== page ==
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Issue 1Desktop Search or Cortana can't find shortcut files (.lnk)
SymptomsOn a computer that's running Windows 10, Desktop Search or Cortana, you can’t find shortcut files (files with an .lnk extension).
The issue occurs regardless of whether the shortcut files are in indexed locations.
StatusMicrosoft is aware of this issue and is investigating it.
Issue 2Desktop Search or Cortana don't find files that have a .url extension.
SymptomsOn a computer that's running Windows 10, you can't find files that have a .url extension by using Desktop Search or Cortana.
StatusThis is by design. The search filters the results to eliminate noise that's caused by non-app shortcuts.
Issue 3Windows Desktop Search shows no results if you have your Internet Options settings configured to disable website data.
SymptomsWhen you try to search from the Start menu or from Cortana on a Windows 10-based computer, you receive no results. This behavior occurs if you have your Internet Options settings configured to disable local caches and databases.
You can disable local caches and databases by using one of the following methods:
- Using Internet Explorer:
Internet Options -> General tab -> Browsing History -> Settings -> Website Data Settings -> Caches and databases tab -> Allow website caches and databases (clearing the check box)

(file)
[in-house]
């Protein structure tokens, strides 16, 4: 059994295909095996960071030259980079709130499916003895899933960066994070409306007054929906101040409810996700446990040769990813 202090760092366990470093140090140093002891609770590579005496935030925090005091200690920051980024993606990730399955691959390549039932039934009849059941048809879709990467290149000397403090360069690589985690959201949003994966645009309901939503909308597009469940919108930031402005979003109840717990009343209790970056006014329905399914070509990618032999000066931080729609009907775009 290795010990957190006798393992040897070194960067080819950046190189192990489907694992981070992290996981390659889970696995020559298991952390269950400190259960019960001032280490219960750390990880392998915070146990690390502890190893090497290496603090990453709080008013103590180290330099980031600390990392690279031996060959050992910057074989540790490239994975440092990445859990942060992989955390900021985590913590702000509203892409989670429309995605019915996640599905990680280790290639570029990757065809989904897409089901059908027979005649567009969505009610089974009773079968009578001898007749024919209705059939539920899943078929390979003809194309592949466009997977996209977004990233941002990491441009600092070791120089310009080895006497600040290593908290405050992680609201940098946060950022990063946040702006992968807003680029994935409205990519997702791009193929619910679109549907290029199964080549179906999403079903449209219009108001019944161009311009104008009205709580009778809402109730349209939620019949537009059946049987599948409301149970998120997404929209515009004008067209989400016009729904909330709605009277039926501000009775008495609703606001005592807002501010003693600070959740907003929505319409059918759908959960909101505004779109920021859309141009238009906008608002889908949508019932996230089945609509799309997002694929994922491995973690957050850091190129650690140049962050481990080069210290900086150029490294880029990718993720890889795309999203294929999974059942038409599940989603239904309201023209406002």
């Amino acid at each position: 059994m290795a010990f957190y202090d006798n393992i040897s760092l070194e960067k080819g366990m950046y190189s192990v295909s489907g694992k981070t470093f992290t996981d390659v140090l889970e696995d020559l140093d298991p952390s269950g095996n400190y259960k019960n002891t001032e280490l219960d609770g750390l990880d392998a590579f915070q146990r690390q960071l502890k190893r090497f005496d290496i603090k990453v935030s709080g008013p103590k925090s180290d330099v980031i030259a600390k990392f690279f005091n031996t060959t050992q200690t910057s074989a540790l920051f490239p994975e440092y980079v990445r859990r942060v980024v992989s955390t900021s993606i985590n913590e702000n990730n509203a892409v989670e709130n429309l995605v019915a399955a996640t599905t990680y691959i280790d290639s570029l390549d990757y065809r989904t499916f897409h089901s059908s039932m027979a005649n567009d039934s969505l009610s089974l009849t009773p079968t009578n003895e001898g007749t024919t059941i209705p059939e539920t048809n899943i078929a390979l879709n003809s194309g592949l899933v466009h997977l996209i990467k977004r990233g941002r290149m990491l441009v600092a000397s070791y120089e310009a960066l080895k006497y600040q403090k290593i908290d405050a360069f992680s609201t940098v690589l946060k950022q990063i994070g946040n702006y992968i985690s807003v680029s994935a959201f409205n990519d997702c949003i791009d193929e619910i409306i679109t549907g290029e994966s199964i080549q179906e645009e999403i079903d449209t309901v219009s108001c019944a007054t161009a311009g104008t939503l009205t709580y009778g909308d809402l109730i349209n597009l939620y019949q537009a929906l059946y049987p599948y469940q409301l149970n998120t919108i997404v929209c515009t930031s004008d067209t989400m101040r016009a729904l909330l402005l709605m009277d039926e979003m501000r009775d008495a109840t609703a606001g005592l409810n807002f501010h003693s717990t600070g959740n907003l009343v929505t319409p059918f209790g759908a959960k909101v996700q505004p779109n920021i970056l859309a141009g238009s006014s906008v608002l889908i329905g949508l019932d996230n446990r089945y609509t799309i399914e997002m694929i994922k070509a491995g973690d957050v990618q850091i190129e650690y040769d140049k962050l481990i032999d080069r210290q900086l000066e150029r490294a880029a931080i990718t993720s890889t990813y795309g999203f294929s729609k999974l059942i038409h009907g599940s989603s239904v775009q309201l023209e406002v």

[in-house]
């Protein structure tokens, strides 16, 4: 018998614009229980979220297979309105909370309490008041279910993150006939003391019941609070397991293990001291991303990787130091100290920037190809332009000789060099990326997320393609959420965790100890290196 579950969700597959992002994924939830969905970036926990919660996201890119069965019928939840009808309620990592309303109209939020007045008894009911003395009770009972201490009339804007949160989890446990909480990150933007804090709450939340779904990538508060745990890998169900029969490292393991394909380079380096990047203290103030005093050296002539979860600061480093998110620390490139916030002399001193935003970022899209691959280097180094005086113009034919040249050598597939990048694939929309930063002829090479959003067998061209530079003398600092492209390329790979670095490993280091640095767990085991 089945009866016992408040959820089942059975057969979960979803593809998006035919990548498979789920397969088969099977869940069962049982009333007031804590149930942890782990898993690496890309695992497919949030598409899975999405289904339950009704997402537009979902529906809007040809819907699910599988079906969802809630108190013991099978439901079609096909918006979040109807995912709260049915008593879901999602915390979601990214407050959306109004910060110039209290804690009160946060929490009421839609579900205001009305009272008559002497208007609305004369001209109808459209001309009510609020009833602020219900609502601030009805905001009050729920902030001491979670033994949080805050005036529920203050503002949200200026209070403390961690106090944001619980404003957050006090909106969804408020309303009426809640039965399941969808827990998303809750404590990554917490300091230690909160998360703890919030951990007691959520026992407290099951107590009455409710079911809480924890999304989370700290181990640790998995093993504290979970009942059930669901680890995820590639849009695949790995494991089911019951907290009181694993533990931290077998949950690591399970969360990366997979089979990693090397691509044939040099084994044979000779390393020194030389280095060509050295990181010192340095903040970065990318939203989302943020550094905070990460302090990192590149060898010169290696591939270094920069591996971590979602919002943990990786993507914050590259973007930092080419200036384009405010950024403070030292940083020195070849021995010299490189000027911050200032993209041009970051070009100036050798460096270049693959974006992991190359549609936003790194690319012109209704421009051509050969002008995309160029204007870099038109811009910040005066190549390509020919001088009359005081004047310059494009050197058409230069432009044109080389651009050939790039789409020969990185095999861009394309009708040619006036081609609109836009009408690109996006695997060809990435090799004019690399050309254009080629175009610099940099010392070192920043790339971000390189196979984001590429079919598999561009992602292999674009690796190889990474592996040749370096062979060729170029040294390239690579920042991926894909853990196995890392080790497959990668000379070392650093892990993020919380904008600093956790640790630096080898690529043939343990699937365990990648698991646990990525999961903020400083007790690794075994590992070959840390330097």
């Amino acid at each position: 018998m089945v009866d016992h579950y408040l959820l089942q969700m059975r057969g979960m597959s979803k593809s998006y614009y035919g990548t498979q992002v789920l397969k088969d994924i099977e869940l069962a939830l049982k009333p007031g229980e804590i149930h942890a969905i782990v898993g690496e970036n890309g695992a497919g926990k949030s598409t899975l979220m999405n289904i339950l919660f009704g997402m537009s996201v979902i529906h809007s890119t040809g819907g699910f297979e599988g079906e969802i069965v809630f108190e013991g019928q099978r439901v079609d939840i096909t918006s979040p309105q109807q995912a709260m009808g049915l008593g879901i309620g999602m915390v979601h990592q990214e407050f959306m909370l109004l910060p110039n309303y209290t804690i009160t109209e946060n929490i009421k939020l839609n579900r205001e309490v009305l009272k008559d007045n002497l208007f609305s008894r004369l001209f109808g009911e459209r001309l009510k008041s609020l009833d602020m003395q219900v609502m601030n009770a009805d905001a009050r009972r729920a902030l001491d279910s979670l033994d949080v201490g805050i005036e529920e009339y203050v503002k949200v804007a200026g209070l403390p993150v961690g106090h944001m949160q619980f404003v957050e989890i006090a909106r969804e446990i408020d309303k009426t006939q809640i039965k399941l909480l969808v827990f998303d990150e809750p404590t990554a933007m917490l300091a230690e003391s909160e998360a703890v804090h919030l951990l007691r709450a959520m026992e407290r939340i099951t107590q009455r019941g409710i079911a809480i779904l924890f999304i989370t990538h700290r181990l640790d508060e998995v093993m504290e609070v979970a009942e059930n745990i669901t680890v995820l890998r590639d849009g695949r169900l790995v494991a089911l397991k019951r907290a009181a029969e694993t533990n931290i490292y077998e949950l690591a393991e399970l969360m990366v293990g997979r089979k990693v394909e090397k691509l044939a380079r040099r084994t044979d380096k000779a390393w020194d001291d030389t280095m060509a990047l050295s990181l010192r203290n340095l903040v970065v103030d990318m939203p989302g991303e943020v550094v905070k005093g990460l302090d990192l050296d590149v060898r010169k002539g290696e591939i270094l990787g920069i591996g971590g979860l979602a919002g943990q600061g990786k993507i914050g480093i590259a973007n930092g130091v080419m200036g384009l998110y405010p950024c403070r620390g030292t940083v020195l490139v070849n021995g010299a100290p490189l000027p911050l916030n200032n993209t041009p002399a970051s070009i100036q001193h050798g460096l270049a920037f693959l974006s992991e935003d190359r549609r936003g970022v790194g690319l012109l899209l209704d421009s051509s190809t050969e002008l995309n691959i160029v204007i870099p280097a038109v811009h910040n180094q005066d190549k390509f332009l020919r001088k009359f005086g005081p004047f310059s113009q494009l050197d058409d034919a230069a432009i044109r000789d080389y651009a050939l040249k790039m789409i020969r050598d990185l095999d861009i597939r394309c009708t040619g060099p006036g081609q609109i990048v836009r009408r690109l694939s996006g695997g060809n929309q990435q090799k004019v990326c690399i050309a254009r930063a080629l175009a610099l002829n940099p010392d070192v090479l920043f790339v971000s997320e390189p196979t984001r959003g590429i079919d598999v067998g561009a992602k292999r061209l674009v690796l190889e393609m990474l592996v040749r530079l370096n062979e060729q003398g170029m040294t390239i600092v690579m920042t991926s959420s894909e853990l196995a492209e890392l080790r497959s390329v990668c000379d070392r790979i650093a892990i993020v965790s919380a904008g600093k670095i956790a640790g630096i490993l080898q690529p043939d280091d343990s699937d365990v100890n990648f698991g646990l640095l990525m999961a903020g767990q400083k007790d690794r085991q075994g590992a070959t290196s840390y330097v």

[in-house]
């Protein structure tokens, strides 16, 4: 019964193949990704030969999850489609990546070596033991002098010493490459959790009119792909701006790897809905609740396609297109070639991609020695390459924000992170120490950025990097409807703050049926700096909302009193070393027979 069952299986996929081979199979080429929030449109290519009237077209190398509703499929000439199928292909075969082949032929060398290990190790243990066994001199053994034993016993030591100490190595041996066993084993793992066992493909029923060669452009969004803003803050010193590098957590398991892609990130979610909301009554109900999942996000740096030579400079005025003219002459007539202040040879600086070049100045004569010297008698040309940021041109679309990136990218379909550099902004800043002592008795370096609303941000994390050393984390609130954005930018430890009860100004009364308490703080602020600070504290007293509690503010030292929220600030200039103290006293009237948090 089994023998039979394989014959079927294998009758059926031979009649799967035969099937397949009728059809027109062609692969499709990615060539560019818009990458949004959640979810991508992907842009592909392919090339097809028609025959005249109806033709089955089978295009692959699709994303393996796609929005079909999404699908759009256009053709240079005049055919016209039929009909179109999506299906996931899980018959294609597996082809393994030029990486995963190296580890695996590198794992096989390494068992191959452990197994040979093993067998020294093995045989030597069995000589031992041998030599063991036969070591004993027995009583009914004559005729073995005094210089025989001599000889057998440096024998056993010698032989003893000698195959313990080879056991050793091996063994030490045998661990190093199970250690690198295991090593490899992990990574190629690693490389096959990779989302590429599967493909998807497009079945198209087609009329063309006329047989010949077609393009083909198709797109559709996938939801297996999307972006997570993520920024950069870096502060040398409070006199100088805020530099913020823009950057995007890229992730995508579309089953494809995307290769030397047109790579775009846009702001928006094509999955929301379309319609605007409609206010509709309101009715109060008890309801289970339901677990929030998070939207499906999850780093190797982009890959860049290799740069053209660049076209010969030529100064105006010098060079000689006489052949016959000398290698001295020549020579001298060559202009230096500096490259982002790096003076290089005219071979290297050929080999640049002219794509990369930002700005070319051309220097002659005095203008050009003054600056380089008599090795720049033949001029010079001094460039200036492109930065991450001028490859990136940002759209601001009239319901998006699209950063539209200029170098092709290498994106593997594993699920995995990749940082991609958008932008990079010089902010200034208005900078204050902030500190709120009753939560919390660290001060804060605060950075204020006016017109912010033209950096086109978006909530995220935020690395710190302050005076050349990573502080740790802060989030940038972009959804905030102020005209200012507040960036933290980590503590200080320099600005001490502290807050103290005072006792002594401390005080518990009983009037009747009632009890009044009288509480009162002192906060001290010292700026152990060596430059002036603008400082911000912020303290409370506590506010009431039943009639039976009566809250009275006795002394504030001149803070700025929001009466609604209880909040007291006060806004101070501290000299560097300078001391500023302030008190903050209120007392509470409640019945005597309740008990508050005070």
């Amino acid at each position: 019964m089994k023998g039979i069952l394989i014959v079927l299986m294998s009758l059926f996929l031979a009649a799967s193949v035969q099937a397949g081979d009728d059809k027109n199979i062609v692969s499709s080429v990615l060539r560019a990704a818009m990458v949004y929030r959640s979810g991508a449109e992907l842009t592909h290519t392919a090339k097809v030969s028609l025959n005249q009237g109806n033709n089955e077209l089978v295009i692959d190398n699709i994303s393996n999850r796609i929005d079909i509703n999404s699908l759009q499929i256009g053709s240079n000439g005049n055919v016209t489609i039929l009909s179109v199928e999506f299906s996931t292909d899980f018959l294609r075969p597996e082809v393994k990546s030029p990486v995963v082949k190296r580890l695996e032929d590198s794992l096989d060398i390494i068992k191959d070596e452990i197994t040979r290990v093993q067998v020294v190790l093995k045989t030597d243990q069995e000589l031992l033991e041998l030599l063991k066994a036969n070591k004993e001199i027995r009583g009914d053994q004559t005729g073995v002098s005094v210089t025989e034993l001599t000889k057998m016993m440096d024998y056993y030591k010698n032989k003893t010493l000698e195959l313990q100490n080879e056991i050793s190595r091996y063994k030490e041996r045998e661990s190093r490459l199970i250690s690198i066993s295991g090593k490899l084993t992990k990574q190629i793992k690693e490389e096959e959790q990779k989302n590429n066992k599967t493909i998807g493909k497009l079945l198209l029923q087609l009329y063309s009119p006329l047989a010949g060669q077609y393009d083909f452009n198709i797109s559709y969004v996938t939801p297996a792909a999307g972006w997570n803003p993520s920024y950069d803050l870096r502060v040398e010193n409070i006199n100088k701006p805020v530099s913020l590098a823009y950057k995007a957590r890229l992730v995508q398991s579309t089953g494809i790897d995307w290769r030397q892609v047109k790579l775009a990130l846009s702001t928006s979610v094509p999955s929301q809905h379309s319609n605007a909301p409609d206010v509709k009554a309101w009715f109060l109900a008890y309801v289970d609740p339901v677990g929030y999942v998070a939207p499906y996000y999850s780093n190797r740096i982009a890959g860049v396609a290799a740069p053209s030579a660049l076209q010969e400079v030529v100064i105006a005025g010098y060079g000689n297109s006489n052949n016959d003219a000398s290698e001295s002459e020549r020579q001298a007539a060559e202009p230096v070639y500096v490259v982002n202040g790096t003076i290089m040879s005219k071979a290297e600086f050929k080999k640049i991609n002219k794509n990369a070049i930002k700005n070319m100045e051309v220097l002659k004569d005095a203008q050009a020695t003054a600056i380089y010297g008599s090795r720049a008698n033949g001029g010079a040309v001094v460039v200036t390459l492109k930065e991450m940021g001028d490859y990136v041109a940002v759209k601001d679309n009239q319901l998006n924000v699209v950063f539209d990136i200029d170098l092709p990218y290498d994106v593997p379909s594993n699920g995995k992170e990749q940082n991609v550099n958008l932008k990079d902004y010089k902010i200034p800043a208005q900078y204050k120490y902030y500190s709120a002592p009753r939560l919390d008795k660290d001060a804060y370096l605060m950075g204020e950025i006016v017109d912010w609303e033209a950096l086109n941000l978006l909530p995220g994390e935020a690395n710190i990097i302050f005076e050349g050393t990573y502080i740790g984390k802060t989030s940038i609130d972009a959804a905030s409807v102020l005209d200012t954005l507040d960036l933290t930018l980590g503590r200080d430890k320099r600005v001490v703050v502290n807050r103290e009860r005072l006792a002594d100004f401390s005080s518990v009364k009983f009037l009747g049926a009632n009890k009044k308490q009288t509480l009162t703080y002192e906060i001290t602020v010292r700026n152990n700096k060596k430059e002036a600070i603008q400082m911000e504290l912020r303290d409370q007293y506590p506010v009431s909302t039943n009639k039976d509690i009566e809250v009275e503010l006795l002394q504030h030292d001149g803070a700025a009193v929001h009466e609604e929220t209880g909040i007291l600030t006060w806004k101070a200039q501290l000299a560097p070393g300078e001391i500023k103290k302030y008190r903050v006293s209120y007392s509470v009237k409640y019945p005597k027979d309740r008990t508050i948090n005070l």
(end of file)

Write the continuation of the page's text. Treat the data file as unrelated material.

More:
- Using Registry Editor:
HKEY_CURRENT_USER\Software\Microsoft\Internet Explorer\BrowserStorage\AppCache] "AllowWebsiteCaches"=dword:00000000
- Using Group Policy:
Group Policy under either or both User and Computer configuration:
Administrative Templates>Windows Components> Internet Explorer>Internet Control Panel>General Page>Browsing History>Allow websites to store application caches on client computers
CauseThis issue occurs when the user disables the use of caches and databases through Internet Options or Group Policy. Doing this prevents the application that uses AppCache from storing data locally, and the application must have access to the web content that would have been used initially to populate the cache. If a computer has no Internet access and has the option configured to disallow the Web Platform APIs from using AppCache (The Allow website caches and databases option is cleared), Desktop Search doesn't work.
ResolutionTo work around this problem, change the configuration of Desktop Search through Group Policy. To do this, follow these steps:
- Press the Windows key + R to open the Run box.
- Type gpedit.msc , and then press Enter.
- In the Group Policy Editor, navigate to the following location:
Computer Configuration -> Administrative Templates -> Windows Components -> Search
- In the pane on the right, double-click Don't search the web or display web results in Search.
- Select Enabled.
- Click Apply, and then click OK.
More InformationWindows Desktop Search, Internet Explorer, and Windows Store Apps use a feature called Application Cache (AppCache), which enables the creation of offline web apps and webpage caching. AppCache also lets the apps that use it boost performance of web content by reducing the number of requests made to the hosting server.
Article ID: 3206883 - Last Review: Nov 22, 2016 - Revision: 1